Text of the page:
Quote:
Originally Posted by Rosencrantz1 View Post
Go to a stationary store that carries them and try out some different nib sizes. Personally, I prefer a fine nib, but many folks like a medium nib, especially if it is their only pen.

Finally, if I may, I recommend a blue-black ink (as opposed to plain black). Nice stuff!

Good luck!

I will go and try out some different sizes. Any reason for the opinion on the blue-black over the black? Do you just like it better. I guess the color of the ink wasn't something I had even thought about.

And I've heard some talk of what papers is best to write on. Any other opinions on what works the best with fountain pens?
post #44 of 100
Blue-black is just a personal preference. Traditionally, it was advantageous to use a non-black ink, because it would prove that a signature was real, and not just a photocopy. With the advent of color copying and printing, this doesn't really hold any more. There are many ink options out there, even more if/when you move to filling from a bottle (as opposed to cartridges).
post #45 of 100
Another Parker alternative would be a Centennial... I like their size.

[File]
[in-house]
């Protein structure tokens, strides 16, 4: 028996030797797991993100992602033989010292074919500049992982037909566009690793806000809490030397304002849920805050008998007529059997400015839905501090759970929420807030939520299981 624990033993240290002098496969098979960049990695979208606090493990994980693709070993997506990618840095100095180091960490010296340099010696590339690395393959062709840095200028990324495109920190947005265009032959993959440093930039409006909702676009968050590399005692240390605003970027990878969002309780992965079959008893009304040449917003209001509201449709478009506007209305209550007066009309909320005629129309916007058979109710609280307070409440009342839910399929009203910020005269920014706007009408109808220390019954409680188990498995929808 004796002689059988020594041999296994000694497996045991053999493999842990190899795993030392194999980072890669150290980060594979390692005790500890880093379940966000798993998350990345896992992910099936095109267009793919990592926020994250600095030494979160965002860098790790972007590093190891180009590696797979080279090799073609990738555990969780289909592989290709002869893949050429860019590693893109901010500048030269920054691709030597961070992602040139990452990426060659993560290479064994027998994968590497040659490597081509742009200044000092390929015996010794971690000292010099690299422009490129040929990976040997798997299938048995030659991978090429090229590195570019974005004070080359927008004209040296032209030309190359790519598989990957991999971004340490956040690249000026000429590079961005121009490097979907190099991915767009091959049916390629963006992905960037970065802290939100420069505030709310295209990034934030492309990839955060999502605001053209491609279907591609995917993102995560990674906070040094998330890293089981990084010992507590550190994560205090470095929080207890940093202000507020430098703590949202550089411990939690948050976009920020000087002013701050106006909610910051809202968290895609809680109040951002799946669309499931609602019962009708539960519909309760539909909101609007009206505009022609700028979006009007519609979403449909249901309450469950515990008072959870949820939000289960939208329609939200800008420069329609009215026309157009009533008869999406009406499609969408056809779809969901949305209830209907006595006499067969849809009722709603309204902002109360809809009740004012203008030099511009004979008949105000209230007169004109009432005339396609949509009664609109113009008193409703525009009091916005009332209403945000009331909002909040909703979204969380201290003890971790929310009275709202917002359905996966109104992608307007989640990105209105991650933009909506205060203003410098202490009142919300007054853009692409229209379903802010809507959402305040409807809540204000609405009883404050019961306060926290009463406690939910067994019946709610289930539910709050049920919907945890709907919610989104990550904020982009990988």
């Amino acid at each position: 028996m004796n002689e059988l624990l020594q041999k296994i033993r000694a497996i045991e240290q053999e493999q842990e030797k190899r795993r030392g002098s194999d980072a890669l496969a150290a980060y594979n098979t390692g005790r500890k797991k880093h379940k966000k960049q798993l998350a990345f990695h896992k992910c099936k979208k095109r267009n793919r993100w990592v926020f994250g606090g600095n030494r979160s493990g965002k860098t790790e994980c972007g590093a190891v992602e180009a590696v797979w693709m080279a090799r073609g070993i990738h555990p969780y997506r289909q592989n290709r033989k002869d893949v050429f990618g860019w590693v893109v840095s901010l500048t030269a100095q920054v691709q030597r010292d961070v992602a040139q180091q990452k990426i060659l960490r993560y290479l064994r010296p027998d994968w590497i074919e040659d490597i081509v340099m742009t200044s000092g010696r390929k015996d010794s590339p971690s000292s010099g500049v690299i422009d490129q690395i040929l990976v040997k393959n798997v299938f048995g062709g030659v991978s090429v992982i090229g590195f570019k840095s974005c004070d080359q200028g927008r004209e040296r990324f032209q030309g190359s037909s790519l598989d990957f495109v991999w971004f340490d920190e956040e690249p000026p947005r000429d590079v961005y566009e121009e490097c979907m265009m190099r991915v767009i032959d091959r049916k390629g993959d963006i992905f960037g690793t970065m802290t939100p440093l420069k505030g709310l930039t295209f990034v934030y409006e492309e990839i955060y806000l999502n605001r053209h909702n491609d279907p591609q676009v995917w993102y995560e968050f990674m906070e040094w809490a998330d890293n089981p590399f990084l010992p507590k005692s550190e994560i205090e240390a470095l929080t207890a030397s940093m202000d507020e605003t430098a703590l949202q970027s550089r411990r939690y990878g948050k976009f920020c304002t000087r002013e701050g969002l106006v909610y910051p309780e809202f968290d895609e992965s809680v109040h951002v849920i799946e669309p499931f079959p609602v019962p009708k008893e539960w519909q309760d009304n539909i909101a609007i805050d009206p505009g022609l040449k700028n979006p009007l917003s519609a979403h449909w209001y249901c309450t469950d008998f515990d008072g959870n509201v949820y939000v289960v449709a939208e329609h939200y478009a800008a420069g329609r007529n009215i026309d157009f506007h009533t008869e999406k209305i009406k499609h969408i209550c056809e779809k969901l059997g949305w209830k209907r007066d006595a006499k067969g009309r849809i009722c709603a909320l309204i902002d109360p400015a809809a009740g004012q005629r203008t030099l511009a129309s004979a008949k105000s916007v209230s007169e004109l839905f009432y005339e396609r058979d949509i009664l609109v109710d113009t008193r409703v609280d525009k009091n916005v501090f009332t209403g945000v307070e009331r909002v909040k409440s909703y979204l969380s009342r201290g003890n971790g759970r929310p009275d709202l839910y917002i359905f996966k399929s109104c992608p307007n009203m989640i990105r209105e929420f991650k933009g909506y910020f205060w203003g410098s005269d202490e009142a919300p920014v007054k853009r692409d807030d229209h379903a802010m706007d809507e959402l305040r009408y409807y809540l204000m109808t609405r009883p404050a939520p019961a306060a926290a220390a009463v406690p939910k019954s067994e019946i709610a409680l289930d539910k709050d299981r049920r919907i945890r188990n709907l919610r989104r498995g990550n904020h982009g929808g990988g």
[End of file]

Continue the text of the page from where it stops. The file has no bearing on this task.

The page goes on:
+1 re: Richard Binder, there are also others...

The "problem" you're going to have to get used to is the ink. You're probably used to writing with a roller ball or ball point and not having to worry about the ink washing away if it comes in contact with liquid. Most inks for fountain pens will do just that. The ink washes right away with just the slightest contact of water (e.g. Waterman Florida Blue). Not a good thing if you're addressing and mailing an envelope on a rainy day...

I suggest that you do some research over at Fountain Pen Network and go with inks that are known to be water resistant. Personally, I use "bulletproof" inks for all my writing, including endorsing checks...

Welcome to fountain pens, next will be watches, then 2-channel audio, maybe a muscle car afterwards?